— He baked bread in clay flowerpots

— His amazing home-made pizza

— He loved classical music — and Rodrigo’s exquisite Concierto de Aranjuez was part of the service, played simply and beautifully on a gleaming black grand piano. A lone trumpet also played the Navy Anthem and My Funny Valentine.

— His service in WWII, inspiring a young seaman, a grandson in his medal-beribboned uniform, to tell us that’s what inspired him to join the Navy as well

— His midnight rescue, done calmly and gently, of his niece — out on a first date — who had locked the car keys in his borrowed car, with the engine running

— The day, as a Columbia School of Architecture student, he discovered that Frank Lloyd Wright was visiting New York City, staying at the Plaza Hotel. He jumped into a car, drove downtown to the Plaza — and, with no formal introduction, invited Wright back to campus for their 4:00 ritual tea. Wright, who then was paid $30,000 per lecture and had a New York Times interview scheduled that day, spontaneously agreed. (Now that’s chutzpah!)

— His three marriages; (as one female relative said, to loving laughter, “I kept hoping…”)

My husband clutched the late man’s brother’s hand, our dear friend, while I held Jose’s, knitting a fierce rope of love, something rough and strong to hold fast to.

We exited the church into brilliant fall sunshine to discover a raft of cellphone messages from Texas; my husband’s own half-brother, a man 24 years his senior, had suffered a major stroke and would likely not survive. He died a few hours later.

This, barely three days after Pratt Institute, where I now teach two classes, lost a female student to suicide, on campus.

It has been a week of death, of mourning, of loss, of remembrance.

Of our impossible, inevitable, inescapable fragility.

What will they say of you?

Is it what you hope?

A sudden chill

In aging, domestic life, family, life, love, men, seniors on October 11, 2014 at 12:01 am

By Caitlin Kelly

His bicep still feels like a wall, solid and strong.

His energy and curiosity have long since out-paced that of his peers.

He just spent a month sailing in Greece with a friend.

That's him, helping me into my heels before my second wedding

That’s him, helping me into my heels before my second wedding

But, for the first time, during a recent visit, my 85-year-old father finally, suddenly, felt old to me. And, to his clear dismay and surprise, to himself.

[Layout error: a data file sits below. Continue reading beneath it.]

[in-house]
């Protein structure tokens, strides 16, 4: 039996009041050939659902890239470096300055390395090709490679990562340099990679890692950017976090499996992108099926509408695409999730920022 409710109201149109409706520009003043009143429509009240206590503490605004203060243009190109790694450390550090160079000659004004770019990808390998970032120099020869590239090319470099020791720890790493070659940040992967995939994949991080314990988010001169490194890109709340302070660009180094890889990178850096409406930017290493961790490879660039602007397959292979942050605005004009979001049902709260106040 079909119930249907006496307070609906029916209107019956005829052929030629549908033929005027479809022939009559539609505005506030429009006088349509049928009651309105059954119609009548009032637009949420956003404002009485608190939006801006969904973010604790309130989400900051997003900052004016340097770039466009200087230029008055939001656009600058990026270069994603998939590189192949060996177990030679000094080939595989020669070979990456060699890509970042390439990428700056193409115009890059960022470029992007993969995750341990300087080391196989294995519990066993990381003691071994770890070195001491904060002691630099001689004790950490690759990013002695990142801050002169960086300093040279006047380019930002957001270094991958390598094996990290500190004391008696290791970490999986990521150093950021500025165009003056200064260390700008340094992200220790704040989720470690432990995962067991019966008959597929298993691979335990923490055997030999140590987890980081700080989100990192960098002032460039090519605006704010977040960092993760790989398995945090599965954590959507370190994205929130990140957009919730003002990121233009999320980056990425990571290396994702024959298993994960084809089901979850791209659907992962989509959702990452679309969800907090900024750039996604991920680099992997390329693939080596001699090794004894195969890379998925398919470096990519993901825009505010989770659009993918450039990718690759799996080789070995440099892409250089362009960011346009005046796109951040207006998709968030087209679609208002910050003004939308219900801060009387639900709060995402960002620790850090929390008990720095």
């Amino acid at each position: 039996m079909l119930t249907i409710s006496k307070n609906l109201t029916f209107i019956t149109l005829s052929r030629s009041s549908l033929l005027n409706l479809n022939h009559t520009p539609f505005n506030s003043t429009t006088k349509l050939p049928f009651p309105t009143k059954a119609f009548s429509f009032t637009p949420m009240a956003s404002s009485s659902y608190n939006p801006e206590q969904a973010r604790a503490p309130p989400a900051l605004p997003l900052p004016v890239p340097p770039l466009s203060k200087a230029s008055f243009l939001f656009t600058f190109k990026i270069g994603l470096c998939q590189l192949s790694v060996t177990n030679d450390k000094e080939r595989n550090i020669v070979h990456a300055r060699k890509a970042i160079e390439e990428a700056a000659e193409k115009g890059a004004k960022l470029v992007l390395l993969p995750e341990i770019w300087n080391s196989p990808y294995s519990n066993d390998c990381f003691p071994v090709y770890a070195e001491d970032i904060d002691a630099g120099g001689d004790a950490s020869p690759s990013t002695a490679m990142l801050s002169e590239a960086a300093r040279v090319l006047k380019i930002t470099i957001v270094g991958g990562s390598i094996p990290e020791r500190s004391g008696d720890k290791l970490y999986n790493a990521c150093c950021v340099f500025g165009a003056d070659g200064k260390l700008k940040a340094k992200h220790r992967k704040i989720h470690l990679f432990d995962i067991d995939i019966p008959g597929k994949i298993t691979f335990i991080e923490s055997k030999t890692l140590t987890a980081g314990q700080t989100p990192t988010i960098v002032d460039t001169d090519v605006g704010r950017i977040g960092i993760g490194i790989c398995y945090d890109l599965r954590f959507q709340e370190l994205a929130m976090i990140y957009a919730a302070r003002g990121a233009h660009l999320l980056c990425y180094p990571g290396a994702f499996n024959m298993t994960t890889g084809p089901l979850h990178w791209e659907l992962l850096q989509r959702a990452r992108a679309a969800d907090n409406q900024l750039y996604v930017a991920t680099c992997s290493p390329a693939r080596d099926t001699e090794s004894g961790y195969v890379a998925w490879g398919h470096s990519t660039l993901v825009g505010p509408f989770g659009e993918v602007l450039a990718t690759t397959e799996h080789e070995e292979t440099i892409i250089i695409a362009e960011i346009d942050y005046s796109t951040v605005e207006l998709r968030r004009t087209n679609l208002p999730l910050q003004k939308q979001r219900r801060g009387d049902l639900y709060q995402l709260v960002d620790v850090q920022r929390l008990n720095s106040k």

We’ve never had a smooth, easy relationship. He’s missed many of my birthdays and we rarely do Christmas together. He made it to both my weddings and walked me down the aisle.

We’ve had arguments so loud and ferocious I debated cutting off all contact with him.

But he’s my only father.

And I am, in many ways — competitive, stubborn, voraciously curious, a world traveler with a host of interests, artistic — very much like him.

A film-maker and director of television documentaries, he rarely hesitated to piss people off, preferably on their dime, a trait I’ve also inherited in my work as a journalist. Gone for months working while I was growing up, he’d bring home the world — literally: a caribou skin rug and elbow length sealskin gloves from the Arctic, Olympic badges from Japan, a woven Afghani rifle case, a hammered metal bowl from Jerusalem.

In the 60s, when I was at boarding school, his gold Jaguar XKE would pull into the parking lot and whisk me away for a day of fun., often a long walk through the countryside.

We’ve since driven through Mexico and Ireland, shared a tent while driving across Canada the summer I was 15  and drove from Montreal to Savannah, admiring the Great Dismal Swamp in the rain. Much of our time has been spent in motion.

We rarely, if ever, discuss feelings. It’s just not something we do.

But it’s sad, frightening, disorienting — inevitable — to suddenly see him tired, limping, sobered and chastened by mortality after a lifetime of tremendous health, good luck and international adventure.

I’m not used to him being human.

Where’s your community?

In behavior, cities, culture, domestic life, education, family, immigration, life, love, travel, urban life, US on September 3, 2014 at 12:24 am

By Caitlin Kelly

With the New York Times trivia team --- the year we won!

With the New York Times trivia team — the year we won!

So I’m a member of an on-line women/writers’ group, now my go-to site, a place I waste spend wayyyyyy too much time.

It’s a place where women across the U.S. and Canada, from the UAE to India, multi-racial, multi-ethnic, with varying views on sexual preference, ranging in age from 20s to 50s (very few of us!) rant, rave, laugh, weep, share, support and are forging some powerful emotional bonds.

There are women with multiple tattoos (I have none); women in graduate school and women teaching college; women working on some of the biggest television shows out there (!), those happily pregnant and those who never want to have children, and women frustratedly un or under-employed.

In American culture, at least, it’s rare to find a group of women who both raucously and respectfully disagree, let alone share stories and support that are not exclusively focused on one issue.

We talk about everything: work, men, women, family, drunken misadventures, marriage/divorce/dating, how to navigate new situations…Interestingly, we rarely talk about the mechanics of work. We have plenty of other places to do that.

Some of us finally met face to face last week. What a joy!

It was such a pleasure to just sit for hours and get to better know an eclectic, smart, funny, passionate group of women.

A view of my town, Tarrytown, NY

A view of my town, Tarrytown, NY

The one thing I’ve always craved, sought and struggled with is a sense of community.

Most people think of a geographic location when they use that word, but today, thanks to social media, we’re often much more connected — emotionally, intellectually, spiritually, professionally — to people we have yet to meet IRL (in real life), yet who passionately share our convictions, values and/or interests.